What is Swiss Chard?
Swiss chard is a green leafy vegetable rich in vitamins and minerals and can easily withstand high temperatures. Also, you should plant it with Swiss chard companion plants for better growth and higher yields.
Are you planning to grow chard in your garden? Are you unsure of the companion plants for the swiss chord you should use? This post will sort you out!
What NOT to Plant Next to Swiss Chard
Swiss chard does not grow well with all plants. This is because some plants attract pests or compete for nutrients with the chard plants. Do you know what these plants are?
First, you should avoid sunflowers which are allelopathic. They release chemicals from their leaves, stems, and roots that harm nearby plants. These chemicals hinder seed germination. They also cause stunt growth in seedlings of many plants.
Second, experts advise that you should avoid growing the Swiss chard with members of the goosefoot family. Examples of such plants are quinoa, beets, amaranth, and spinach.
This advice helps to control pests and diseases. Plants in the goosefoot family usually attract the same pests and are predisposed to similar pathogens. If a pest has an affinity for one type of vegetable, it usually attacks related vegetables.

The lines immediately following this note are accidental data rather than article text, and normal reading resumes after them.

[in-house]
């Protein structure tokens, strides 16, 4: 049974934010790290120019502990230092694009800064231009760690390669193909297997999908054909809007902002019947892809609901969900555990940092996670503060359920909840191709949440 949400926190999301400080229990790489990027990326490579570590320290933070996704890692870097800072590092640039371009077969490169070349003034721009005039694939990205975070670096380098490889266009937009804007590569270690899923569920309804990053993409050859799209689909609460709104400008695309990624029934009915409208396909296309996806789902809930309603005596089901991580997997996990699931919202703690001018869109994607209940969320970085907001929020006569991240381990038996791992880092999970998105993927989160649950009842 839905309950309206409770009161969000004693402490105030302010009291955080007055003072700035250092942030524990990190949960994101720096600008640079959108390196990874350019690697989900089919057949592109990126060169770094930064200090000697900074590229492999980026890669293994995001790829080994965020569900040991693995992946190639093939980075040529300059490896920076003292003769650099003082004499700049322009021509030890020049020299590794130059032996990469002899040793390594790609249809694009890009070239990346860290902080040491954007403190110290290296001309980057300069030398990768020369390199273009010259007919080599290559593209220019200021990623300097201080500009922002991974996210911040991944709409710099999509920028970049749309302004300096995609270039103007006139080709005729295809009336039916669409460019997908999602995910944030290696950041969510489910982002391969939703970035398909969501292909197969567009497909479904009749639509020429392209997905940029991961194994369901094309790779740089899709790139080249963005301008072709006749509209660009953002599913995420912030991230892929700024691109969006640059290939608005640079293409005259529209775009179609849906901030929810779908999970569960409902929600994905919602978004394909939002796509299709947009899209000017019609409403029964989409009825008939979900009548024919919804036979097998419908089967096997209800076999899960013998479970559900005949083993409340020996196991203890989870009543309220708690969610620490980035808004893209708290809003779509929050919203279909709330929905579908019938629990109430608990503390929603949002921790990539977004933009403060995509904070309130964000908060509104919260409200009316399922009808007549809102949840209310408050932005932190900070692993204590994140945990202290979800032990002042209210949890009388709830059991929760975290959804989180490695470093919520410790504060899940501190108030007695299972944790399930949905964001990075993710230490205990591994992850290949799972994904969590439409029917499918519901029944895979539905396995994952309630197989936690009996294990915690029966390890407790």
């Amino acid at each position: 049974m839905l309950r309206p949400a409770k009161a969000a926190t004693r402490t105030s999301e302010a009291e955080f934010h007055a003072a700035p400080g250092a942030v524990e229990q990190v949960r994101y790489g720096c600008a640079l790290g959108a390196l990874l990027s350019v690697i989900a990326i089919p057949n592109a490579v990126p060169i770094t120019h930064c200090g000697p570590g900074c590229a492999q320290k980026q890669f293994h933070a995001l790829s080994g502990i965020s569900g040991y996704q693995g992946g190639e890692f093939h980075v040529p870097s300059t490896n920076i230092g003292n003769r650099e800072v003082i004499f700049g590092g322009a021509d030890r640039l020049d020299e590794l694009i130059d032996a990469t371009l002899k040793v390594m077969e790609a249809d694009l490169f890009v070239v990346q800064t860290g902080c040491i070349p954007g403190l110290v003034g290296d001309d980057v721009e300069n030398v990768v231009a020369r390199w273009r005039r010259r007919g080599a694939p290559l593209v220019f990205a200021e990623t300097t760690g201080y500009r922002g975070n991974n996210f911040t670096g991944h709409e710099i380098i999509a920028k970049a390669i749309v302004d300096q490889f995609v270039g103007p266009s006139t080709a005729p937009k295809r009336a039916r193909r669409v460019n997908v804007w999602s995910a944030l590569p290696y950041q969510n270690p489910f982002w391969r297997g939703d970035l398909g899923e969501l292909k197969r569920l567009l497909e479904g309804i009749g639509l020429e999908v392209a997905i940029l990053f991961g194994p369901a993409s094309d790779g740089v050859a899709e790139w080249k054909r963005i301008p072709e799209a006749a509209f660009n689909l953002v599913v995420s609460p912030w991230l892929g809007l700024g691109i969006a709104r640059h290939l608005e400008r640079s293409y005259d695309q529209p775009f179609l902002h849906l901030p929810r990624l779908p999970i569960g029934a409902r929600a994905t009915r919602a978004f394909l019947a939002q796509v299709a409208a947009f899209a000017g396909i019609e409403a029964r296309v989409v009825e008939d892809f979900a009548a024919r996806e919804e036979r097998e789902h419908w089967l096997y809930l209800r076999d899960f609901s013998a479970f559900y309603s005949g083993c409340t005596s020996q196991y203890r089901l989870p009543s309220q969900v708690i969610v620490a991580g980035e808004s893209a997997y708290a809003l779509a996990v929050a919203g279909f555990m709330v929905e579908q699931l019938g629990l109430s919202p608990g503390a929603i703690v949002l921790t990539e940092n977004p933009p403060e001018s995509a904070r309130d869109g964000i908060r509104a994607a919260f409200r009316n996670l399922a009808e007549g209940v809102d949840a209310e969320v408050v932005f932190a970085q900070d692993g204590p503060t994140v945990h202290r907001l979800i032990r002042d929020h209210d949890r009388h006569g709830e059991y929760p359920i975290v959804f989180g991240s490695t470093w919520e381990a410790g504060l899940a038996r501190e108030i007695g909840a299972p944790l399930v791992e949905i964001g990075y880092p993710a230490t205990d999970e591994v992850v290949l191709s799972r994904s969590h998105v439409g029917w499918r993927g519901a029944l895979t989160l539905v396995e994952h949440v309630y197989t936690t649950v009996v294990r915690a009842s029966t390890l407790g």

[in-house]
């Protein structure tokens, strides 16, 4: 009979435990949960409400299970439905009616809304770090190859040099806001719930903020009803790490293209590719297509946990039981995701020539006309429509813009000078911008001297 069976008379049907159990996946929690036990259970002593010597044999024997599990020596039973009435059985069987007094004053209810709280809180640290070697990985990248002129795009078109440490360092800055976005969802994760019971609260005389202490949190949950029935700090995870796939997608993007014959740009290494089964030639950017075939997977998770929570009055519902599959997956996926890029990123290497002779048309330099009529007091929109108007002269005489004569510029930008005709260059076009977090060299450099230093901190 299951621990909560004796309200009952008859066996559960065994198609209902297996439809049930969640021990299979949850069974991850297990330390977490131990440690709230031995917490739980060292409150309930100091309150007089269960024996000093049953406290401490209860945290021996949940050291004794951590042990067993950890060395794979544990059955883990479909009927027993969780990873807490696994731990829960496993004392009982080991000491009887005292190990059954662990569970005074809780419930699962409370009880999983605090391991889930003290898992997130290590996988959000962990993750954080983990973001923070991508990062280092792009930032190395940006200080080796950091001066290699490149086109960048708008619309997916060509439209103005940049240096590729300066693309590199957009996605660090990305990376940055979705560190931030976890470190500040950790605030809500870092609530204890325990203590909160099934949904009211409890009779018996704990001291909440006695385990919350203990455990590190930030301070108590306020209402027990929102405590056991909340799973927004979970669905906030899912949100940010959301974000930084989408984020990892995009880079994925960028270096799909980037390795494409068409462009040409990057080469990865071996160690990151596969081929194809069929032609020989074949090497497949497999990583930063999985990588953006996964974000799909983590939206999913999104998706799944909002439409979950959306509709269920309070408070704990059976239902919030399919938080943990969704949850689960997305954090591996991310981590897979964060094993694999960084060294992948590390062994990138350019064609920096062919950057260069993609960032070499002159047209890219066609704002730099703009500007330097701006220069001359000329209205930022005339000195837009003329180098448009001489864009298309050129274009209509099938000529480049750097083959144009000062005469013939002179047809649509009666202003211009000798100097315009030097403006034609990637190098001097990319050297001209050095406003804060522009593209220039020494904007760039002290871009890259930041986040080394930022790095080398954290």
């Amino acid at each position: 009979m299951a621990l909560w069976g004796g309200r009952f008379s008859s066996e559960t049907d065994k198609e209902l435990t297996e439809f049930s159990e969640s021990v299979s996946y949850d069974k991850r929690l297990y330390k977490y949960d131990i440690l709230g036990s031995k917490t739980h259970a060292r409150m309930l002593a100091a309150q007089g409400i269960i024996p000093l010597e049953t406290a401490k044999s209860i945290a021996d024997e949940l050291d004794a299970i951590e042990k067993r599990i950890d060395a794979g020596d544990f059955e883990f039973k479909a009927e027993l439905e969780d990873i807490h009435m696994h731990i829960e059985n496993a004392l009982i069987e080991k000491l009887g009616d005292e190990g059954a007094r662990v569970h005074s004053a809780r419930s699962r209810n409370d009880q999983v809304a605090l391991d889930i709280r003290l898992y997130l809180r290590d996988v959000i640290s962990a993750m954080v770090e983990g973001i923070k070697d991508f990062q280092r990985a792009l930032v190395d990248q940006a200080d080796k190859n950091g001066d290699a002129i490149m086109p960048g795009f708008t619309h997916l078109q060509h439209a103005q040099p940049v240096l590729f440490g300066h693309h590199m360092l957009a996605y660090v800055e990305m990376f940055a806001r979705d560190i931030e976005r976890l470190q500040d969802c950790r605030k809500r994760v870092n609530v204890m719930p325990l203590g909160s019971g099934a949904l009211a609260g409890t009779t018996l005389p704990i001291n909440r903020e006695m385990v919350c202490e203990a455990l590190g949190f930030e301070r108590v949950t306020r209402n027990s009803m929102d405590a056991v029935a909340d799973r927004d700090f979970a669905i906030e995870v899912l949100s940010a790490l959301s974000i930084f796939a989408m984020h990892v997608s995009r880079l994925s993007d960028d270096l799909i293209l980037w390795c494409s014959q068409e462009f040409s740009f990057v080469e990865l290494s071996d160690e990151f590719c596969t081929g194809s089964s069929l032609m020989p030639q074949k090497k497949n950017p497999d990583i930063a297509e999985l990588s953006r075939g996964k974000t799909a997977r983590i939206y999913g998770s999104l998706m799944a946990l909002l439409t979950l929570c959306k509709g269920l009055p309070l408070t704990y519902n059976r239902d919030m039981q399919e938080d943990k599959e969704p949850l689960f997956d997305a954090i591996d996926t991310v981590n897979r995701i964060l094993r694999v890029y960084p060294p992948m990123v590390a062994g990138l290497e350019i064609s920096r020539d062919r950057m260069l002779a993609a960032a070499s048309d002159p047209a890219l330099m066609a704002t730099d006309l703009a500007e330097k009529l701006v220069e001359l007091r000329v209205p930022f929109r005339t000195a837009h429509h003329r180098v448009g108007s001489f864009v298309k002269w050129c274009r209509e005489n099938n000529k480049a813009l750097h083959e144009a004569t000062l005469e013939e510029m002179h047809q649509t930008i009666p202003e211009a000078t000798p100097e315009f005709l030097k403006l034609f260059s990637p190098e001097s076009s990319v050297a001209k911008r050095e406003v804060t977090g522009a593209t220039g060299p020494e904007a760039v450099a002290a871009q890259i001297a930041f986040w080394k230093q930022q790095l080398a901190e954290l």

Therefore, if you spread out members of the same family, it will help slow down pests. You can also slow down the spread of diseases.
Alternatively, you can simplify crop rotation by grouping members of the same family together but creating buffers between them. You can use alliums, lettuce, herbs, or marigolds to create buffers, as they confuse and slow down the pests.
Additionally, traditional literature claims corn and potatoes are not great companions for Swiss chard. Because they are voracious feeders, they will compete for nitrogen in the soil.
Furthermore, cucurbit family members, like cucumbers, melons, squash, and gourds, also make bad companions for chards. This is because the trailing vines of cucurbits can overwhelm, strangle and cover the Swiss chards. Moreover, the cucurbits are heavy feeders and will take away nutrients from the soil.